9. Cerf, R. (1985).Biophys. J. 47, 751–756,Google Scholar
  10. Cho, K. C., Leung, W. P., Mok, H. Y., and Cjoy, C. L. (1985).Biochim. Biophys. Acta 830, 36–44.Google Scholar
  11. Cleary, E. G., and Moont, M. (1977).Adv. Exp. Med. Biol. 79, 477–490.Google Scholar
  12. Cook, W. J., Einspahr, H. M., Trapane, T. L., Urry, D. W., and Bugg, C. W. (1980).J. Am. Chem. Soc. 102, 5502–5505.Google Scholar
  13. Dauber, P., Goodman, M., Hagler, A. T., Osguthorpe, D., Sharon, R., and Stern, P. (1981). InACS Symposium Series, No. 173.Supercomputers in Chemistry (Lykos, P., and Shavitt, I., eds.), American Chemical Society, Washington, D.C., pp. 161–191.Google Scholar
  14. Dorrington, K. L., and McCrum, N. G. (1977).Biopolymers 16, 1201–1222.Google Scholar
  15. Eyring, H. (1932).Phys. Rev. 39, 746–748.Google Scholar
  16. Eyring, H., Henderson, D., Stover, B. J., and Eyring, E. M. (1964).Statistical Mechanics and Dynamics, John Wiley & Sons, New York, p. 90.Google Scholar
  17. Fleming, W. W., Sullivan, C. E., and Torchia, D. A. (1980).Biopolymers 19, 597–618.Google Scholar
  18. Flory, P. J. (1953).Principles of Polymer Chemistry, Cornell University Press, Ithaca, New York.Google Scholar
  19. Flory, P. J., Ciferri, A., and Hoeve, C. A. J. (1960).J. Polymer Sci. 45, 235–236.Google Scholar
  20. Frank, H. S., and Evans, M. W. (1945).J. Chem. Phys. 13, 493–407.Google Scholar
  21. Franzblau, C., and Lent, R. W. (1969). InBrookhaven Symposium in Biology: Structure, Function and Evolution in Proteins, Vol. 2, Associated Universities, Inc., Upton, N.Y., pp. 358–377.Google Scholar
  22. Gosline, J. M. (1978).Biopolymers 17, 677–695.Google Scholar
  23. Gosline, J. M. (1980). InThe Mechanical Properties of Biological Materials (Vincent, J. F. V., and Currey, J. D., eds.), Cambridge University Press, London, pp. 331–357.Google Scholar
  24. Gosline, J. M., and Rosenbloom, J. (1984). InExtracellular Matrix Biochemistry (Piez, K. A., and Reddi, A. H., eds.), Elsevier/North-Holland Publishers, Amsterdam, pp. 191–227.Google Scholar
  25. Gray, W. R., Sandberg, L. B., and Foster, J. A. (1973).Nature (Lond.) 246, 461–466.Google Scholar
  26. Henze, R., and Urry, D. W. (1985).J. Am. Chem. Soc. 107, 2991–2993.Google Scholar
  27. Hoeve, C. A. J., and Flory, P. J. (1958).J. Am. Chem. Soc. 80, 6523–6526.Google Scholar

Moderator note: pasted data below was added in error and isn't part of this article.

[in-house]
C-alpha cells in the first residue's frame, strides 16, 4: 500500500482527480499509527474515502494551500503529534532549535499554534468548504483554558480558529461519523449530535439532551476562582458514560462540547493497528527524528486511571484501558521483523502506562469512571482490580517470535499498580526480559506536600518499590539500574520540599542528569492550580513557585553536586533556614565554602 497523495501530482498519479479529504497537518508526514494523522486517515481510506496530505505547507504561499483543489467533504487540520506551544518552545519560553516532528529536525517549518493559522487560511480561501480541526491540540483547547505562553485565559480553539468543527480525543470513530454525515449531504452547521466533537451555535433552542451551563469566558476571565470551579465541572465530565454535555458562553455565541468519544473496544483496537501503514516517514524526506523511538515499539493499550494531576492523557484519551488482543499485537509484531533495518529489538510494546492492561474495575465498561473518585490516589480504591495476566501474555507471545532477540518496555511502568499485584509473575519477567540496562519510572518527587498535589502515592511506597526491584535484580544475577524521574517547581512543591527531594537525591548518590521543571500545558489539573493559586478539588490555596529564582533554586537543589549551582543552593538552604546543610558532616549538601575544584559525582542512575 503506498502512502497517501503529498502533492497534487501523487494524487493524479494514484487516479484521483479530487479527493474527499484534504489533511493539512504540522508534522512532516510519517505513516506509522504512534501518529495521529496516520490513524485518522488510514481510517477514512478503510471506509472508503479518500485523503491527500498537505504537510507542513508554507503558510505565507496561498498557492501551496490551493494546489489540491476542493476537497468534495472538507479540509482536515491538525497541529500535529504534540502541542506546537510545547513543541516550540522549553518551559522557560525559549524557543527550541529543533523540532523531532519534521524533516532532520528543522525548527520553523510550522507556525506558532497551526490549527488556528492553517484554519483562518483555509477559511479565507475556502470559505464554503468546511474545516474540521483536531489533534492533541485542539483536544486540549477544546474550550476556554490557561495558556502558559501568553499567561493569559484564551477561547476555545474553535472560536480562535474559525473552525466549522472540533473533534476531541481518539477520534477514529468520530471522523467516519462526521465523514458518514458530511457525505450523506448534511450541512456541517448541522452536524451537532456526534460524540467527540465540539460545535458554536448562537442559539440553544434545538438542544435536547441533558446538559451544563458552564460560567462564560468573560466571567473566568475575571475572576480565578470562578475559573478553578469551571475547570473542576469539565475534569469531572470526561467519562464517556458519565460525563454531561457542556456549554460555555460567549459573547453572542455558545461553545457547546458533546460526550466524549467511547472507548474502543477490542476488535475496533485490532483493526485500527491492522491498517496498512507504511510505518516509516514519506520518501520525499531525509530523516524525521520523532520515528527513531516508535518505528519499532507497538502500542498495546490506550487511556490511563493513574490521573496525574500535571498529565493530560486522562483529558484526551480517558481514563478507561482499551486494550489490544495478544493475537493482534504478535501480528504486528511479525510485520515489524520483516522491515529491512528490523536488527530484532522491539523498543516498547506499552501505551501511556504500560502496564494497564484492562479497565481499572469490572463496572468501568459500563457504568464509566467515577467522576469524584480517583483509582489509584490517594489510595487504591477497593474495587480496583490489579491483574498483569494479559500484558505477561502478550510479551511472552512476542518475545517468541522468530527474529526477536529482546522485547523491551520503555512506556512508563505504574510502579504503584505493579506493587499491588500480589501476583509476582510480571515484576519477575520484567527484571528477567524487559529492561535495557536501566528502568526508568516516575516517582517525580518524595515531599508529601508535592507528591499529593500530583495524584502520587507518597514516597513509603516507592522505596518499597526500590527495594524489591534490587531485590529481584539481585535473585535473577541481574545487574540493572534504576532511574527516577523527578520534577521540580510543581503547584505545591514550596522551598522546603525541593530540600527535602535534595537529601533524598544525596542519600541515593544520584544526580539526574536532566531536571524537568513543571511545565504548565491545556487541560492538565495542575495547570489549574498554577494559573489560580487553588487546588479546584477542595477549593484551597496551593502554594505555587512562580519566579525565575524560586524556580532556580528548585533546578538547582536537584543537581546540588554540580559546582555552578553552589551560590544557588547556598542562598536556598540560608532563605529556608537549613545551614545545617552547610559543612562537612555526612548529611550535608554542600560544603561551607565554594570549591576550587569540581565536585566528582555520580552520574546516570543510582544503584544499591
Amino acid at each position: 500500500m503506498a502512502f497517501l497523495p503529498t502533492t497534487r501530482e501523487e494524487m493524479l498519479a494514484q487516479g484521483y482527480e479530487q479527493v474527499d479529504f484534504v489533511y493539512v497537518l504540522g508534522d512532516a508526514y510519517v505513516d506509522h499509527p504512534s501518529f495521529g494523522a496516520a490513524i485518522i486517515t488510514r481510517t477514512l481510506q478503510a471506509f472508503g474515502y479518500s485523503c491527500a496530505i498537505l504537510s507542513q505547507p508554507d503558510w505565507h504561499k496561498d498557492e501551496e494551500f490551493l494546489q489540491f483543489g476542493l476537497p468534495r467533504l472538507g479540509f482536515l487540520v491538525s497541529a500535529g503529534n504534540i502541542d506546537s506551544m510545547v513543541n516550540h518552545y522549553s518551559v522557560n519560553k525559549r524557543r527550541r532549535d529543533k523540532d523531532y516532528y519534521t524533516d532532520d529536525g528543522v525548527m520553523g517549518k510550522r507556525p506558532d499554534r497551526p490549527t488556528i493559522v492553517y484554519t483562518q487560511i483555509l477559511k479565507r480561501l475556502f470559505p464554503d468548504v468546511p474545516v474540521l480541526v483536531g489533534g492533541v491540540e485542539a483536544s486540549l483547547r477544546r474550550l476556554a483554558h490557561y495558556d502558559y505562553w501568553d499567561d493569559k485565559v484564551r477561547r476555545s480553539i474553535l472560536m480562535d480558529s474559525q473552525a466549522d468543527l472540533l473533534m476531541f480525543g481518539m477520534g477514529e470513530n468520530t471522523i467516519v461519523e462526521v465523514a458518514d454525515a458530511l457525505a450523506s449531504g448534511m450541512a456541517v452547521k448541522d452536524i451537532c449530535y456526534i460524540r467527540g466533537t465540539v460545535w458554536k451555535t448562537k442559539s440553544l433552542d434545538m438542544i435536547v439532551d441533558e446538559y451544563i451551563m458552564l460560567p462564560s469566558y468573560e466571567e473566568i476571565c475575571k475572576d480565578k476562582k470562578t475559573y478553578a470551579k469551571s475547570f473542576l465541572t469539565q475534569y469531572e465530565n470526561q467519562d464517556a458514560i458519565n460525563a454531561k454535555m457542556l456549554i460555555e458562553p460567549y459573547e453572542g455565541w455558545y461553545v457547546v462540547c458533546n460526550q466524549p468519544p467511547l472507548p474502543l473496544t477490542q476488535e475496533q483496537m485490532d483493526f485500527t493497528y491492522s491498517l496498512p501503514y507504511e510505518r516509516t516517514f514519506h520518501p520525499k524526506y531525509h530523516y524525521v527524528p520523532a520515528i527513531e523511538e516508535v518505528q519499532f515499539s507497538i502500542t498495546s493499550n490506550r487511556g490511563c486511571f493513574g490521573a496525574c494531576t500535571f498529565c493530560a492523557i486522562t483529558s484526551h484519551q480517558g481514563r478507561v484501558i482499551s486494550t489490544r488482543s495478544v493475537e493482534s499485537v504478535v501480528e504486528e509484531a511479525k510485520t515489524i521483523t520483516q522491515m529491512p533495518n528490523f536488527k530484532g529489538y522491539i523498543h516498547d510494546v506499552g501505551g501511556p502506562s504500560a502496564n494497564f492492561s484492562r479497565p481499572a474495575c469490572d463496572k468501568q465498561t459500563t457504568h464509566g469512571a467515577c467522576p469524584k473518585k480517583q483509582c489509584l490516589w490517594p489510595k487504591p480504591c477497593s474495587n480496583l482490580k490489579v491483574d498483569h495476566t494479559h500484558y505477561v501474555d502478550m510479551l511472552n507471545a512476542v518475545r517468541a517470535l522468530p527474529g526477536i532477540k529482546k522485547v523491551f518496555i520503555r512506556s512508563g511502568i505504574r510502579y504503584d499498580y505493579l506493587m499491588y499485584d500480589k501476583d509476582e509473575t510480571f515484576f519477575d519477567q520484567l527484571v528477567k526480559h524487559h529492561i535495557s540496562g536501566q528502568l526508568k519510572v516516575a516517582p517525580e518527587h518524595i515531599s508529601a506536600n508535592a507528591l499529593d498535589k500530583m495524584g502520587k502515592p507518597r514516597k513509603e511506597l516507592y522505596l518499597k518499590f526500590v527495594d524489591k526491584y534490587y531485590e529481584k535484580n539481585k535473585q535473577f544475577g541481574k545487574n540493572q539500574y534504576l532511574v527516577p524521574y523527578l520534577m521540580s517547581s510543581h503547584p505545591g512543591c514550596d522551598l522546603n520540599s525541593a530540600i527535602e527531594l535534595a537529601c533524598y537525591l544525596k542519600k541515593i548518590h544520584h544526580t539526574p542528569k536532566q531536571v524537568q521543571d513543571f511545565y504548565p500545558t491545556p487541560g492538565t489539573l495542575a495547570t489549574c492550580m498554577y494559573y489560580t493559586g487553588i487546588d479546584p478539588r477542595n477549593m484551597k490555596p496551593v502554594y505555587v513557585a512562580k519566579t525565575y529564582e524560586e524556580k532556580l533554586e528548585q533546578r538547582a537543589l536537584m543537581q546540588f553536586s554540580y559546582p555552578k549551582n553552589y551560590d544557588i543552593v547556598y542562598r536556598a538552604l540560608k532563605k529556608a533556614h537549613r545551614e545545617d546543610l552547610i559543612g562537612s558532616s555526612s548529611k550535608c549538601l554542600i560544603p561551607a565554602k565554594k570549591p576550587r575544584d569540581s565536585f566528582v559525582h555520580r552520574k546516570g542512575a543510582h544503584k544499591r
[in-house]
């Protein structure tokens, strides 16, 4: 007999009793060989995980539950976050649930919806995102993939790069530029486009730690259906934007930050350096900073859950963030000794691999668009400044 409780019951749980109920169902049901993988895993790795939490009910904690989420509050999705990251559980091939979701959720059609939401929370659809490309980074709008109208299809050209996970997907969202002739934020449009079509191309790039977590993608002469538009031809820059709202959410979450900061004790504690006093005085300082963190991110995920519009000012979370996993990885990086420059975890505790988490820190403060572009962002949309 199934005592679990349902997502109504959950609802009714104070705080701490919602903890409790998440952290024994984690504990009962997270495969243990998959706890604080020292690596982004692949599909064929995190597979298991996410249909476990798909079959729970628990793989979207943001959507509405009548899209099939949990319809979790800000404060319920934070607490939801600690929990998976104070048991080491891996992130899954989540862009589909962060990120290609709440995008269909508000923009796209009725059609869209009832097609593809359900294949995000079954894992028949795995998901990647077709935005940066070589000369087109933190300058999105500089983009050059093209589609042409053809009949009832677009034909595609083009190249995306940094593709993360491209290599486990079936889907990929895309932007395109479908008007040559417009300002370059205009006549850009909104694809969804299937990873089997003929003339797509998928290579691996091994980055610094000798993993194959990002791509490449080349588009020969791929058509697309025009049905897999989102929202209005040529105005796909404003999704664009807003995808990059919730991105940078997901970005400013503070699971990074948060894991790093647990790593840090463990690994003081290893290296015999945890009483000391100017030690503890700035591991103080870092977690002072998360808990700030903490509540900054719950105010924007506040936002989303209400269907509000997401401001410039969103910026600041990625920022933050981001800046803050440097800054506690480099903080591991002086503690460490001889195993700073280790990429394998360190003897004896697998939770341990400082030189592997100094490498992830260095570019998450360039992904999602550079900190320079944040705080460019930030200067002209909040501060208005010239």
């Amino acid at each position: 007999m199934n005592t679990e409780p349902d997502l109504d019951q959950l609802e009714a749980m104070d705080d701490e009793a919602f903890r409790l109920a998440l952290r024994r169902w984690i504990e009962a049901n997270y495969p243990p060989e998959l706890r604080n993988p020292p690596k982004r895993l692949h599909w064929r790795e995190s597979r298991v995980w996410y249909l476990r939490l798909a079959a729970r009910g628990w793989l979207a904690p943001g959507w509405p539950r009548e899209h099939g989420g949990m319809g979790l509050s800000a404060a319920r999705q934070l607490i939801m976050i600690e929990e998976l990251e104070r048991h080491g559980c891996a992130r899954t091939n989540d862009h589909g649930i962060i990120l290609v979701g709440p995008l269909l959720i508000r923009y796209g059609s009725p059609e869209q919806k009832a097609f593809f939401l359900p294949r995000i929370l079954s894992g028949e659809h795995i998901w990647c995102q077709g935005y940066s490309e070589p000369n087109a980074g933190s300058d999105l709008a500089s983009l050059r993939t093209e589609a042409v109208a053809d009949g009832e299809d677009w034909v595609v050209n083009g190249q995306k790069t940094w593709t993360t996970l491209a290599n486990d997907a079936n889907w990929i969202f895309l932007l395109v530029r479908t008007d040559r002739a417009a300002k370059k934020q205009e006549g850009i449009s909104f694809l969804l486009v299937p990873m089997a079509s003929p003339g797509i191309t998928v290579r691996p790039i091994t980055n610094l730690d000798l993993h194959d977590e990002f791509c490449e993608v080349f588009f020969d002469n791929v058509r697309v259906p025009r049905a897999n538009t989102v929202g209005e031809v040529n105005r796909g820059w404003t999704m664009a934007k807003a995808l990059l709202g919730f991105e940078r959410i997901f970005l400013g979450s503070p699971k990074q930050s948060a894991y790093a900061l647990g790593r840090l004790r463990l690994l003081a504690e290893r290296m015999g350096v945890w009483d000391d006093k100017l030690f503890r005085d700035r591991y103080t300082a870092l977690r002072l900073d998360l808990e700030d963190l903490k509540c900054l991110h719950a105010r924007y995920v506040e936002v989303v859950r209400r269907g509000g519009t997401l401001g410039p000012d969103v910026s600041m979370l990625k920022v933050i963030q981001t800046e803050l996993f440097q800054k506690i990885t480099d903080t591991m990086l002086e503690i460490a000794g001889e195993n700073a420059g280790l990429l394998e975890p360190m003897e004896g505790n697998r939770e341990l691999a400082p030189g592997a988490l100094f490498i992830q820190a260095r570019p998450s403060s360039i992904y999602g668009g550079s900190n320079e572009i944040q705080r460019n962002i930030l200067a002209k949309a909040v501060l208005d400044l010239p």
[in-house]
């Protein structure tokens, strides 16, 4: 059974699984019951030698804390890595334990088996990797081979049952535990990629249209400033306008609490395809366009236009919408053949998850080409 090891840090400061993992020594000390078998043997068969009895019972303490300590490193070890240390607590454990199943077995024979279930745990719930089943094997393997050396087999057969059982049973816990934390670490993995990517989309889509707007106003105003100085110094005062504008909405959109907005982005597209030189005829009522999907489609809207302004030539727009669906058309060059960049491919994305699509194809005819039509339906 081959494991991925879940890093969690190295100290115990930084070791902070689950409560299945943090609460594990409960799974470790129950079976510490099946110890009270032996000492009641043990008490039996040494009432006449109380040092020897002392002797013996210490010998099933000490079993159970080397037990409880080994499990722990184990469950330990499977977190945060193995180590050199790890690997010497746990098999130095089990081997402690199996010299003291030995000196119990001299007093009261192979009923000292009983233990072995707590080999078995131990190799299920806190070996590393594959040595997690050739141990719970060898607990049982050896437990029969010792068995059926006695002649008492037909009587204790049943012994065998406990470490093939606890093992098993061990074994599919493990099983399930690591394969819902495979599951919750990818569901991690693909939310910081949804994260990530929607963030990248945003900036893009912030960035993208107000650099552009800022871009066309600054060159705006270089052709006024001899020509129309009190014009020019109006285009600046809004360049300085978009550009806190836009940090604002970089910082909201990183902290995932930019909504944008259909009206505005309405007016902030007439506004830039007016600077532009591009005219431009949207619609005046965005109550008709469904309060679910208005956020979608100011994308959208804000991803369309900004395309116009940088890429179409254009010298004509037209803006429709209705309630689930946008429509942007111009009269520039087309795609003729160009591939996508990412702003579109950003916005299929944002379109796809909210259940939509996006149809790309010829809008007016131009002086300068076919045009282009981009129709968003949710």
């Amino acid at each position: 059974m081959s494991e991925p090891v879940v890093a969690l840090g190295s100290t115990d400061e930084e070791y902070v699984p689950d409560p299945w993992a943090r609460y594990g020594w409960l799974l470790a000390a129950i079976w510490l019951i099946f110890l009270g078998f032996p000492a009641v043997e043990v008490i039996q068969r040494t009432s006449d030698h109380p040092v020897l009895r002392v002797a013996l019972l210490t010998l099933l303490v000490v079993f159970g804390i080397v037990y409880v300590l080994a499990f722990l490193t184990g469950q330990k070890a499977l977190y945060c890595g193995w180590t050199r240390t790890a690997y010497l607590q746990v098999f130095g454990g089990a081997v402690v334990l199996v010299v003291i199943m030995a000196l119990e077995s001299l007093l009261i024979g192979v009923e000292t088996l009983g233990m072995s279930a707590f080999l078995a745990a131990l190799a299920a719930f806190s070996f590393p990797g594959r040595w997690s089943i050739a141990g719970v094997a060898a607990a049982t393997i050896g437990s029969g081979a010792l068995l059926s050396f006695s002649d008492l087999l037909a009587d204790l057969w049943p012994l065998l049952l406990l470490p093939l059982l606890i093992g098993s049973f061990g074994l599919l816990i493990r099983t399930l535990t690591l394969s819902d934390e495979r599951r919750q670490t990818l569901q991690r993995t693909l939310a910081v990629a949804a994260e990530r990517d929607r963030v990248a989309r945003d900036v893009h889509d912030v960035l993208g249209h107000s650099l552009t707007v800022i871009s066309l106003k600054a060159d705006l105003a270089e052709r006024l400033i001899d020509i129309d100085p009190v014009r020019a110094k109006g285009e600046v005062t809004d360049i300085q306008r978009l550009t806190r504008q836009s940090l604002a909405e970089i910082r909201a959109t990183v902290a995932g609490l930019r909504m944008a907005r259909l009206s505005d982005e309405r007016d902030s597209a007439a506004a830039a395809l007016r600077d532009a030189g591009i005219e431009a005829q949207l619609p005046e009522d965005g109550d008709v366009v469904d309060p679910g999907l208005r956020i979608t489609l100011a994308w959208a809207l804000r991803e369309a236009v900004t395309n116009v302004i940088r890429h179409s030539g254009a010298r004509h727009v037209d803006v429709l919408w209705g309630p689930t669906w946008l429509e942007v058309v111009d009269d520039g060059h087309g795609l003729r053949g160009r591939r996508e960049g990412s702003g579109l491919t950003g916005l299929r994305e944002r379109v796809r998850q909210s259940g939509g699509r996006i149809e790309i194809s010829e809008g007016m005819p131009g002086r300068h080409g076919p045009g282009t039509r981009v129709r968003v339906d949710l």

28. Hoeve, C. A. J., and Flory, P. J. (1974).Biopolymers 13, 677–686.Google Scholar
  29. Karplus, M., and McCammon, J. A. (1981).CRC Crit. Rev. Biochem. 9, 293–349.Google Scholar
  30. Kauzmann, W. (1959).Adv. Protein Chem. 14, 1–63.Google Scholar
  31. Lyerla, J. R., and Torchia, D. A. (1975).Biochemistry 13, 5175–5183.Google Scholar
  32. Mandelkern, L. (1983).An Introduction to Macromolecules, 2nd ed., Springer-Verlag, New York.Google Scholar
  33. Momany, F. A., Carruthers, L. M., McGuire, R. F., and Scheraga, H. A. (1974).J. Phys. Chem. 78, 1595–1620.Google Scholar
  34. Momany, F. A., McGuire, R. F., Burgess, A. W., and Scheraga, H. A. (1975).J. Phys. Chem. 7, 2361–2381.Google Scholar
  35. Onsager, L. (1931).Phys. Rev. 37, 405–426.Google Scholar
  36. Partridge, S. M. (1962).Adv. Protein Chem. 17, 227–302.Google Scholar
  37. Pethig, R. (1979). InDielectric and Electronic Properties of Biological Materials, John Wiley & Sons, New York, pp. 100–149.Google Scholar
  38. Petruska, J. A., and Sandberg, L. B. (1968).Biochem. Biophys. Res. Commun. 33, 222–228.Google Scholar
  39. Queslel, J. P., and Mark, J. E. (1986). InEncyclopedia of Polymer Science and Engineering, Vol. 5, 2nd ed., John Wiley & Sons, pp. 365–408.Google Scholar
  40. Sandberg, L. B., Gray, W. R., and Franzblau, C. (1977).Adv. Exp. Med. Biol. 79, 259–261.Google Scholar
  41. Sandberg, L. B., Soskel, N. T., and Leslie, J. B. (1981).N. Engl. J. Med. 304, 566–579.Google Scholar
  42. Schneider, F., Müller-Landau, F., and Mayer, A. (1969).Biopolymers 8, 537–544.Google Scholar
  43. Swaminathan, S., Harrison, S. W., and Beveridge, D. L. (1978).J. Am. Chem. Soc. 100, 5705.Google Scholar
  44. Tanford, C. (1973).The Hydrophobic Effect: Formation of Micelles and Biological Membranes, John Wiley & Sons, New York.Google Scholar
  45. Thomas, G. J., Jr., Prescott, B., and Urry, D. W. (1987).Biopolymers 26, 921–934.Google Scholar
  46. Torchia, D. A., Batchelder, L. S., Fleming, W. W., Jelinski, L. W., Sarkar, S. K., and Sullivan, C. E. (1983). InMobility and Function in Proteins and Nucleic Acids (Porter, R., O'Connor, M., and Whelan, J., eds.), Pitman Publishers, London, pp. 98–115.Google Scholar
  47. Torchia, D. A., and Piez, K. A. (1973).J. Mol. Biol. 76, 419–424.Google Scholar